I also agree with Martin Marty from the University of Chicago, "I urge the reading of Paul Alexander's 'Signs and Wonders' as the second-best introduction to Pentecostalism, the first being 'being there,' moving as it does between technical subjects made comprehensible and obvious topics rendered subtly."
Finally, a helpful and critical review was written by Gregg Brekke, an editor at the United Church of Christ ([...]). Brekke had this to say, "Rather than a treatise on why you should become a Pentecostal or a defense of fringe religious behaviors, 'Signs and Wonders' is a careful explanation of how some Christians experience Pentecost - what they claim is God's presence through the Holy Spirit in everyday living.
Labels of fanatic, emotional and ecstatic often attributed to Pentecostals don't stick to Alexander or his writing. He is a scholar - and one who has struggled greatly not only with the perceptions and practices of Pentecostalism but with Christianity itself.
Alexander received his PhD in religion from Baylor University. He studied with famed Mennonite pacifist John Howard Yoder and was deeply influenced by the ethical arguments of Stanley Hauerwas. Along the way, he lost his faith in Christianity. For many years he described himself as a "Christian atheist" - ethically drawn to Jesus' teachings, but quite certain God didn't exist...."
I was raised in a Pentecostal church and I know the good and not-so-good (there's plenty of the latter, and Alexander doesn't avoid it at all). It's clear throughout the entire book that Alexander didn't write it to convince people to be Pentecostals, but if you keep an open mind the stories and analysis might stir you.
But, to get back to the book, Alexander puts forth the proposition that hope and healing stories are appealing and you can present your problems to God through prayer, believing your wishes will be granted (p. 16). The program appeals significantly to the working classes , about 60% of this sector participating in glossolalia (p.25). Most practicioners have witnessed at least one miracle (up to resurrection of the dead)and are happy to tell you about it again and again until their savage lust is satisfied. This missionary zeal is evident both on the personal level, main line church infiltration, and on the mass market level in poverty stricken countries. "The Pentecostal prosperity gospel appeals to hungry Christians."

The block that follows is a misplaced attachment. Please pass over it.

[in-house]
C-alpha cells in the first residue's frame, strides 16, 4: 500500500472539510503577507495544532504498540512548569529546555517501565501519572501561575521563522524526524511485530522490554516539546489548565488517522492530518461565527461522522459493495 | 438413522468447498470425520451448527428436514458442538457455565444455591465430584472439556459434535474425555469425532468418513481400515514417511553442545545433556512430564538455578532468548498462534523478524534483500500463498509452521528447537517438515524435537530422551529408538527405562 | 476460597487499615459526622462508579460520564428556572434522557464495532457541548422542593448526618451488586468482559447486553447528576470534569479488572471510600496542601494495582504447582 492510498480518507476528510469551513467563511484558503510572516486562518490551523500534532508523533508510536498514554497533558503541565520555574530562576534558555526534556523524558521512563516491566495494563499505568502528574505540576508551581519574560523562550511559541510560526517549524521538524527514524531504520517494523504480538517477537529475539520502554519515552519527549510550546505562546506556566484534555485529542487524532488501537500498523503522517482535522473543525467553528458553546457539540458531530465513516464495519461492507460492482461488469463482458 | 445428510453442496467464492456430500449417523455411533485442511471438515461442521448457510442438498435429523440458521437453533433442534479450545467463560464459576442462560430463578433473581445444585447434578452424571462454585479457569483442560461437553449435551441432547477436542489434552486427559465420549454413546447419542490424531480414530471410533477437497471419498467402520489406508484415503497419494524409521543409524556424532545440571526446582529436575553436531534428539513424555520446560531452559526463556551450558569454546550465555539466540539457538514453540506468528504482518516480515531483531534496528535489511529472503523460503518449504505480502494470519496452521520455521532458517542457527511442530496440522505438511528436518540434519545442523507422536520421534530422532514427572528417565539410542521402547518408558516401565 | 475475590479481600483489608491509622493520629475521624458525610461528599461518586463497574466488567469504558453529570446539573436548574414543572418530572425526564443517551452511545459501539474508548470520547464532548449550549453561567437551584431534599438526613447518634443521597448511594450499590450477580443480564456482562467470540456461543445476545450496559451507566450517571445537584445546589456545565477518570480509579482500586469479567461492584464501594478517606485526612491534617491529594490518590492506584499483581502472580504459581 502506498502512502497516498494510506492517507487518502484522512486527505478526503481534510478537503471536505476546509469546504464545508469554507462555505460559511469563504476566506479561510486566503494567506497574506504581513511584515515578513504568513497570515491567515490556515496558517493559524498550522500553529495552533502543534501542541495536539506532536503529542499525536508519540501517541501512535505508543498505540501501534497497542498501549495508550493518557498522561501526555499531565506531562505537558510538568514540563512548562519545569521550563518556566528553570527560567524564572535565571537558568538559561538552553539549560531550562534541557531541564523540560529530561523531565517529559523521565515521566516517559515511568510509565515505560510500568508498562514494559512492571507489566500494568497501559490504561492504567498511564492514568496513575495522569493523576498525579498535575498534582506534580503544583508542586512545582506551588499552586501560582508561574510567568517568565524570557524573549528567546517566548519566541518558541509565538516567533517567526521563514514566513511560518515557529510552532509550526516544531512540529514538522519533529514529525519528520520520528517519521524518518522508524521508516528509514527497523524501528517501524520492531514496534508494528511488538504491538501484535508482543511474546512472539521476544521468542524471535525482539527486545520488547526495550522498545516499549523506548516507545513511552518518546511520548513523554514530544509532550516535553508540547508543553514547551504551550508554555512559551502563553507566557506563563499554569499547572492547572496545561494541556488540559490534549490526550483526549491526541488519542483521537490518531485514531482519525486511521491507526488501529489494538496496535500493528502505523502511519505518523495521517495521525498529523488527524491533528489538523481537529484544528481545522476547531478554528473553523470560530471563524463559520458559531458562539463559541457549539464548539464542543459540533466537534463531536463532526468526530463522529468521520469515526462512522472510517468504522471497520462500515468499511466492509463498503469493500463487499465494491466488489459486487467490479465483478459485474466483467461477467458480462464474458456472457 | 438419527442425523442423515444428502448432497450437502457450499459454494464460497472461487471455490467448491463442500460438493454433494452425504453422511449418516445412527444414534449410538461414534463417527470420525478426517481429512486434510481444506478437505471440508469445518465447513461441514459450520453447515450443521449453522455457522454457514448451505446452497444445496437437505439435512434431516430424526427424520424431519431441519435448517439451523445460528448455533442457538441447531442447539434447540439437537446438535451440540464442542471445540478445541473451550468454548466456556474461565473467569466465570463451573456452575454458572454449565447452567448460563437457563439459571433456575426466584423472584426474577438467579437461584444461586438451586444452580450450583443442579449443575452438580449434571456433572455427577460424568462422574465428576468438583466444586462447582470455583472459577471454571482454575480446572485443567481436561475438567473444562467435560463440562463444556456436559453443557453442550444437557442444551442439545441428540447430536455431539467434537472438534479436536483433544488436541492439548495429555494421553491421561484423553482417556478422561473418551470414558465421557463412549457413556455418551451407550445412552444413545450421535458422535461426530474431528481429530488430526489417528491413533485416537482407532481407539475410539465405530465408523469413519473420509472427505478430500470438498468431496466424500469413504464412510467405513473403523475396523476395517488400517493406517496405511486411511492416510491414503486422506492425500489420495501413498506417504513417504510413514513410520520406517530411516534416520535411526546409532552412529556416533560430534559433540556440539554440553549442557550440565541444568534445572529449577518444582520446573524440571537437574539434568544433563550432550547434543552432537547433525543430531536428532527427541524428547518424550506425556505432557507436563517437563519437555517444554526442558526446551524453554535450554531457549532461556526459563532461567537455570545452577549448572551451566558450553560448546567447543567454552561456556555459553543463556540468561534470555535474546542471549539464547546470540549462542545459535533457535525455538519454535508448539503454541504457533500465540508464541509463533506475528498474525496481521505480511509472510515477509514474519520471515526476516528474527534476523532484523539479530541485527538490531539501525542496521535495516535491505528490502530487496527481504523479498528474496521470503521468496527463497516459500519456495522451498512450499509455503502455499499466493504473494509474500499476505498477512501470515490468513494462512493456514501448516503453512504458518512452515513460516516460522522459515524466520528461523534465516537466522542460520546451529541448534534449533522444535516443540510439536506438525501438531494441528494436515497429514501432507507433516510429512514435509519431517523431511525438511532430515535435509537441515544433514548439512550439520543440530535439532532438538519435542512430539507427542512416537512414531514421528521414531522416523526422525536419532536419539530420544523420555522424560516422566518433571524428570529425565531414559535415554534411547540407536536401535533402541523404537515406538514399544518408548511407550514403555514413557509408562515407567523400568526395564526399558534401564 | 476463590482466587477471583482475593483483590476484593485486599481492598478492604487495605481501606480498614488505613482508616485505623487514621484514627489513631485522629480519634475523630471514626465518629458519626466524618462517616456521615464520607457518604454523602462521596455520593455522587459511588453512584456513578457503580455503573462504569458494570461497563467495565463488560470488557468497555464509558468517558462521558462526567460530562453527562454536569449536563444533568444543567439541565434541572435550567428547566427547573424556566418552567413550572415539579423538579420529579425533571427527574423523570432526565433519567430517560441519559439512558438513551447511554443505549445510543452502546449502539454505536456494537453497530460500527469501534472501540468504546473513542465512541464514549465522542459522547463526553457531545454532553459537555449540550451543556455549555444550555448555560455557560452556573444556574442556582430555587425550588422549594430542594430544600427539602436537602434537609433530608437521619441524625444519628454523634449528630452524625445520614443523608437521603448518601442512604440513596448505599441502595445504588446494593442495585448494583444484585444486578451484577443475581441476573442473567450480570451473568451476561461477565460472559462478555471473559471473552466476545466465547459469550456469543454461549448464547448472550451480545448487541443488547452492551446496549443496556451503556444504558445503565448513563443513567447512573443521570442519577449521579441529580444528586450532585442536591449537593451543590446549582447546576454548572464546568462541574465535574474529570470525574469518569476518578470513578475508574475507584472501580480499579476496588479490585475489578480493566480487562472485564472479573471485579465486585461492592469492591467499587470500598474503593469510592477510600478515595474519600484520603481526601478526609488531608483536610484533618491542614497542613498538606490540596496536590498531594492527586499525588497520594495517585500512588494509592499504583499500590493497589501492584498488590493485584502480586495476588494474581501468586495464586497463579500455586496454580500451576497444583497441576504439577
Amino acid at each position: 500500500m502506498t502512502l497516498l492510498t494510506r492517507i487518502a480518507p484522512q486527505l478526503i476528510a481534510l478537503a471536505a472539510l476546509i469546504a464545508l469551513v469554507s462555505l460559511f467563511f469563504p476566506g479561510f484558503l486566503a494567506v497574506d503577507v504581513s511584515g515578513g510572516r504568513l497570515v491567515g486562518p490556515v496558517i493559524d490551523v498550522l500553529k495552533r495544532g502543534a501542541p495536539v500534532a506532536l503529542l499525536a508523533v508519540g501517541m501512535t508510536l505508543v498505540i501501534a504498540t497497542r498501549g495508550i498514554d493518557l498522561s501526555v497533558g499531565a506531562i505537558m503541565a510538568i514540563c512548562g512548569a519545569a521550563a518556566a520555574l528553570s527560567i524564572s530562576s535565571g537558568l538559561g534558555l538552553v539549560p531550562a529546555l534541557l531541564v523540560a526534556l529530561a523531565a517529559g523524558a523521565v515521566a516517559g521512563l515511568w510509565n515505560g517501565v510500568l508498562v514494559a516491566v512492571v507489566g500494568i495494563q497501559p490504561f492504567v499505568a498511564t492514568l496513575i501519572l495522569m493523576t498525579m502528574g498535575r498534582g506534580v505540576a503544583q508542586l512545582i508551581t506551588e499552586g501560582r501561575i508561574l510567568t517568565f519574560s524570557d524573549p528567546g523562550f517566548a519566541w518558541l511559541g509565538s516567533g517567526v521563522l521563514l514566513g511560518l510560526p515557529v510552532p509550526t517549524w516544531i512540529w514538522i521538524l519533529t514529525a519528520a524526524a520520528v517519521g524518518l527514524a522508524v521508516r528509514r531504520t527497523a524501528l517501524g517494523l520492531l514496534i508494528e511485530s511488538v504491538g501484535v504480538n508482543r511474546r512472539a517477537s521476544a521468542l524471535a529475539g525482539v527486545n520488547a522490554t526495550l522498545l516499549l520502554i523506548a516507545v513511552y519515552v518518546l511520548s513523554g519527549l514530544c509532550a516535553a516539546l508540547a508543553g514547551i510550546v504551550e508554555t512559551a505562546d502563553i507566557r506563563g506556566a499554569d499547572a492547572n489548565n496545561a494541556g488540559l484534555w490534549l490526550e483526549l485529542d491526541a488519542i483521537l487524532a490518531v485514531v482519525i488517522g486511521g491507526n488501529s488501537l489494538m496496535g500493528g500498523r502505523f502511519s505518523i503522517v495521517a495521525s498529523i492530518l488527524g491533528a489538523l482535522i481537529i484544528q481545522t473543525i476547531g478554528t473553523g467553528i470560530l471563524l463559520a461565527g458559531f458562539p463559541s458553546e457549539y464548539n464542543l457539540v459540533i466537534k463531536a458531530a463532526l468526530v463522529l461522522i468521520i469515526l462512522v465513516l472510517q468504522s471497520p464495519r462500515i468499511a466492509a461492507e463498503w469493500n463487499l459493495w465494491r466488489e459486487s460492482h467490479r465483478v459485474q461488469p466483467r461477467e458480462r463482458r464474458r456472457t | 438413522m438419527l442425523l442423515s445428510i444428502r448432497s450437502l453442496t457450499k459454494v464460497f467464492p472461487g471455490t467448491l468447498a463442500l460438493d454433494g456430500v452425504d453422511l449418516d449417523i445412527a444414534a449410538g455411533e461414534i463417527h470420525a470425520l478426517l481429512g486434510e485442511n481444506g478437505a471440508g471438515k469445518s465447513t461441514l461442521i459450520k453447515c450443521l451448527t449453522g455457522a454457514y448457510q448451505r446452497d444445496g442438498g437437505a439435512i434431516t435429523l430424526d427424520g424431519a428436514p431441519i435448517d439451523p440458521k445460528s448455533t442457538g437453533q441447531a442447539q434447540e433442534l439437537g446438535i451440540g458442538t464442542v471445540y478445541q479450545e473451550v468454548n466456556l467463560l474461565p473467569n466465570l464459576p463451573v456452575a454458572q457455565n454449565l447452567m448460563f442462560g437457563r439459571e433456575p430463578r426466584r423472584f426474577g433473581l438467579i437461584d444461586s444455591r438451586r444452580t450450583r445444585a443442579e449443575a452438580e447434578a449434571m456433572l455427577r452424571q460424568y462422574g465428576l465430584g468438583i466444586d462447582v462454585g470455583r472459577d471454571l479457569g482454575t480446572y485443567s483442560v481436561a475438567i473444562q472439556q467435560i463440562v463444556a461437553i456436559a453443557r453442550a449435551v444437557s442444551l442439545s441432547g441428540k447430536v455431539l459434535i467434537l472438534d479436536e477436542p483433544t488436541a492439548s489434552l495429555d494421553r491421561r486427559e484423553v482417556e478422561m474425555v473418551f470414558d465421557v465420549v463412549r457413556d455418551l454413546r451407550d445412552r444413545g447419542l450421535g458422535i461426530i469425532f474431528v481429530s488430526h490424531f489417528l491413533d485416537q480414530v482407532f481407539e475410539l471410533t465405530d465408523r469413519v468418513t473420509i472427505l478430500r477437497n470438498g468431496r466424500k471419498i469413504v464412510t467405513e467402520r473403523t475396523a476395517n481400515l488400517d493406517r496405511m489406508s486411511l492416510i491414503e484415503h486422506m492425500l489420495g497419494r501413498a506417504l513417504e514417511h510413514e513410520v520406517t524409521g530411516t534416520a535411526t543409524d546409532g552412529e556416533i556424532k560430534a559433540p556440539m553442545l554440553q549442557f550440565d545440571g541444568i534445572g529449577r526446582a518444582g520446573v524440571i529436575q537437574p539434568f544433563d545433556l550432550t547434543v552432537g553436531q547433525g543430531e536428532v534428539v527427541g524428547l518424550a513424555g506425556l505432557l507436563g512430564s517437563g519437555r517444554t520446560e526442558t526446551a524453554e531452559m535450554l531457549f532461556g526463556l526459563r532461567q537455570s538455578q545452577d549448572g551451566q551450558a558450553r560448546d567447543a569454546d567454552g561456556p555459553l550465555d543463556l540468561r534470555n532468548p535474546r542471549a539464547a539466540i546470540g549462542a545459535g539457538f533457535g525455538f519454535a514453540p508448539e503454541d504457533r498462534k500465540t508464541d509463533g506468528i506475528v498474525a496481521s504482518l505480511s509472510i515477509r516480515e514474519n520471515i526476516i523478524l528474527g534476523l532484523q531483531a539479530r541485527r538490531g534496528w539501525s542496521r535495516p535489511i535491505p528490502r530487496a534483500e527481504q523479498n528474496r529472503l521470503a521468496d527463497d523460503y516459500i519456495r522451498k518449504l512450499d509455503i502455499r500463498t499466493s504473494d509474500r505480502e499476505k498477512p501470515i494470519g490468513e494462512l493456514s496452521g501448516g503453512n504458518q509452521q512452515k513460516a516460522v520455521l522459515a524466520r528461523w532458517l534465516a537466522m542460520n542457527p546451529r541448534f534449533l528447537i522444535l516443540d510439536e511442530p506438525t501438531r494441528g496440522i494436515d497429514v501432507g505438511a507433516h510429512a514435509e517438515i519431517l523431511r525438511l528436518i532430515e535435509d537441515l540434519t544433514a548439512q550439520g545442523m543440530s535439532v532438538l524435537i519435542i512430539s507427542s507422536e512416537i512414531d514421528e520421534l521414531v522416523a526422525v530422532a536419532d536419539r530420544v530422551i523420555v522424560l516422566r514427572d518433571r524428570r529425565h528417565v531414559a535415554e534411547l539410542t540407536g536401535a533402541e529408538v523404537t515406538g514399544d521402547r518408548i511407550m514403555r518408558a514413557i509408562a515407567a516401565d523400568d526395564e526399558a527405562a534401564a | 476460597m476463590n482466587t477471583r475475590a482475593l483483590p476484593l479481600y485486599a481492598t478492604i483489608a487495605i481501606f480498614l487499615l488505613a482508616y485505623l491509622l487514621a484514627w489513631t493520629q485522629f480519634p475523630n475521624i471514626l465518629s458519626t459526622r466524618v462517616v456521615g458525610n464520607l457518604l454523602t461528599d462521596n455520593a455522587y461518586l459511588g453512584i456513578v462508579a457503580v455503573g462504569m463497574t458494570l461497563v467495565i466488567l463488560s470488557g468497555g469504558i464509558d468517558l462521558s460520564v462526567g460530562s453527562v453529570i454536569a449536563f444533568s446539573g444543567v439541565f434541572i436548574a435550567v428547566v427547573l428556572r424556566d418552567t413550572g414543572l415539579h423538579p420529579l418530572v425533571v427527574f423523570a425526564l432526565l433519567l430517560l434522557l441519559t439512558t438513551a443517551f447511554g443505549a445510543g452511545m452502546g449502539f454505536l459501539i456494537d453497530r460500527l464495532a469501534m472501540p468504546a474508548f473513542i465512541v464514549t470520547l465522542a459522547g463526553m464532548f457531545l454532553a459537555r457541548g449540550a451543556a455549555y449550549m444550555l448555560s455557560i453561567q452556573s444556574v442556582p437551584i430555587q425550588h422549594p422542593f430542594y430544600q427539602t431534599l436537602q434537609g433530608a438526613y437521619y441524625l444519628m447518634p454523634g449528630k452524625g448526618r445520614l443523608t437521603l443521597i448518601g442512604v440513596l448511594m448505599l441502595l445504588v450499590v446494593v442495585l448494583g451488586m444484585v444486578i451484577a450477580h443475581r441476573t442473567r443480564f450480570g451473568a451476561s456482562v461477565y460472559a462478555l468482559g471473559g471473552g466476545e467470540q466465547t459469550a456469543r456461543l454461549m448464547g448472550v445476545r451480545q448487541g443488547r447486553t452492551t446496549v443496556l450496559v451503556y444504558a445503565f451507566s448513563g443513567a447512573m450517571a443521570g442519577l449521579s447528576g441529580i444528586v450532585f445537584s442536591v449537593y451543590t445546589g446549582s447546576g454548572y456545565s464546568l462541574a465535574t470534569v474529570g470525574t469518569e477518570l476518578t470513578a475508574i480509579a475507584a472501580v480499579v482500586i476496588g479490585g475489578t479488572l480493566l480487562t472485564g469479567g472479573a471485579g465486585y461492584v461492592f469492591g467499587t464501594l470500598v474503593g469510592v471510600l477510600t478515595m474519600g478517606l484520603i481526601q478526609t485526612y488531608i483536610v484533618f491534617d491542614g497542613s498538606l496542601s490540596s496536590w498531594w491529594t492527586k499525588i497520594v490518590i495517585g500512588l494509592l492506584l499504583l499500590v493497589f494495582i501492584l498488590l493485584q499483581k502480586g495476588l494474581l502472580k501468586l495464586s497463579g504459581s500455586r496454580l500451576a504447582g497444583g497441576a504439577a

For Harry Potter fans, which the author is seemingly or not, spiritual warfare involves battling and casting out demons, which are apparently ubiquitous. (Don't forget to use the name of Jesus to ease them out the door...)
In a world full of misery, Pentecostals manage to engender hope and worship joyfully (p. 131).
The author wraps up saying Pentecostalism is the freedom to weep, dance, hope, and experience a better life. "No wonder it's contagious" (p. 149).
As with most professors, the author left out demographics. At my job, and sometimes I think I am a social worker, a youngster about one third my age, told me about his girlfriends, and discovering that he already had more children than I did and that he was just getting started, I realized I had been dealt a losing hand in the Darwinian genetic pool.
Thus, I am going to extrapolate, without specific census data, that this group begins breeding earlier and more frequently than its more mainstream counterpart, thus ensuring, after a few decades, it will become a greater percentage of the overall census, just on birthrate data alone.
Alexander's book is interesting in some respects, but, I suspect, it is more a lengthy tract than an objective examination of the subject matter.